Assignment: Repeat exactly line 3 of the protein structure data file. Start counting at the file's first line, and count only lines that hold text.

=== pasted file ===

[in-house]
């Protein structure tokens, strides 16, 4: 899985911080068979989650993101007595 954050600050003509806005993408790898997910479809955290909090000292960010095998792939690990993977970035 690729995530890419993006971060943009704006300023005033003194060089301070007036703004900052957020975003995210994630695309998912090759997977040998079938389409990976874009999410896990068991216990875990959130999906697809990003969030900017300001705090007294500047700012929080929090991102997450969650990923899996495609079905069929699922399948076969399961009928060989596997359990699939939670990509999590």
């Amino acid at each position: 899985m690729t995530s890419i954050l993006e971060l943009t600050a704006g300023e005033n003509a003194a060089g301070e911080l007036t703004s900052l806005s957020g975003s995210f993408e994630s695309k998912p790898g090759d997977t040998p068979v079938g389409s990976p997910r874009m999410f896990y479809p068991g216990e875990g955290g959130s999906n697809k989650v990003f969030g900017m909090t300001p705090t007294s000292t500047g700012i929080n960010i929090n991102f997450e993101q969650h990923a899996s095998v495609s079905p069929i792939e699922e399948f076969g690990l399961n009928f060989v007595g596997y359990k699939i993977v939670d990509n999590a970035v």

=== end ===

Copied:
């Amino acid at each position: 899985m690729t995530s890419i954050l993006e971060l943009t600050a704006g300023e005033n003509a003194a060089g301070e911080l007036t703004s900052l806005s957020g975003s995210f993408e994630s695309k998912p790898g090759d997977t040998p068979v079938g389409s990976p997910r874009m999410f896990y479809p068991g216990e875990g955290g959130s999906n697809k989650v990003f969030g900017m909090t300001p705090t007294s000292t500047g700012i929080n960010i929090n991102f997450e993101q969650h990923a899996s095998v495609s079905p069929i792939e699922e399948f076969g690990l399961n009928f060989v007595g596997y359990k699939i993977v939670d990509n999590a970035v």